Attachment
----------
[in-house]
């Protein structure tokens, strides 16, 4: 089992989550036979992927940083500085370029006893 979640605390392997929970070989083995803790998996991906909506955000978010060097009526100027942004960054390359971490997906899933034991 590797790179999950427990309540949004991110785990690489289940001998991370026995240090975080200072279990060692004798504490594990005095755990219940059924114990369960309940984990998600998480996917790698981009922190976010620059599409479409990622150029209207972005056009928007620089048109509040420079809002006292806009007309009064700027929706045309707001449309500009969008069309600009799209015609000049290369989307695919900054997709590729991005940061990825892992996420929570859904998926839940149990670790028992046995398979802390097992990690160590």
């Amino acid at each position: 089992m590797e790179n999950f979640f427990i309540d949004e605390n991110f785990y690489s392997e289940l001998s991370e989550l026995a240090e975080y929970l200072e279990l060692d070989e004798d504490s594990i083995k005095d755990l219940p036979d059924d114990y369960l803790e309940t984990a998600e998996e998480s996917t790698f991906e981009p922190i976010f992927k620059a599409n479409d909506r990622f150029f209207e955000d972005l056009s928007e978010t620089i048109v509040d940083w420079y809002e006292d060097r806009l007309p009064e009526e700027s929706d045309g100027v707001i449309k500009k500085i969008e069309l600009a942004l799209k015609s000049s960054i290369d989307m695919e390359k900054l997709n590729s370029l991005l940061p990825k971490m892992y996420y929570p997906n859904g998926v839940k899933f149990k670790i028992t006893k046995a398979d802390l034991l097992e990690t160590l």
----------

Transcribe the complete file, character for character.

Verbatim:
[in-house]
């Protein structure tokens, strides 16, 4: 089992989550036979992927940083500085370029006893 979640605390392997929970070989083995803790998996991906909506955000978010060097009526100027942004960054390359971490997906899933034991 590797790179999950427990309540949004991110785990690489289940001998991370026995240090975080200072279990060692004798504490594990005095755990219940059924114990369960309940984990998600998480996917790698981009922190976010620059599409479409990622150029209207972005056009928007620089048109509040420079809002006292806009007309009064700027929706045309707001449309500009969008069309600009799209015609000049290369989307695919900054997709590729991005940061990825892992996420929570859904998926839940149990670790028992046995398979802390097992990690160590």
């Amino acid at each position: 089992m590797e790179n999950f979640f427990i309540d949004e605390n991110f785990y690489s392997e289940l001998s991370e989550l026995a240090e975080y929970l200072e279990l060692d070989e004798d504490s594990i083995k005095d755990l219940p036979d059924d114990y369960l803790e309940t984990a998600e998996e998480s996917t790698f991906e981009p922190i976010f992927k620059a599409n479409d909506r990622f150029f209207e955000d972005l056009s928007e978010t620089i048109v509040d940083w420079y809002e006292d060097r806009l007309p009064e009526e700027s929706d045309g100027v707001i449309k500009k500085i969008e069309l600009a942004l799209k015609s000049s960054i290369d989307m695919e390359k900054l997709n590729s370029l991005l940061p990825k971490m892992y996420y929570p997906n859904g998926v839940k899933f149990k670790i028992t006893k046995a398979d802390l034991l097992e990690t160590l």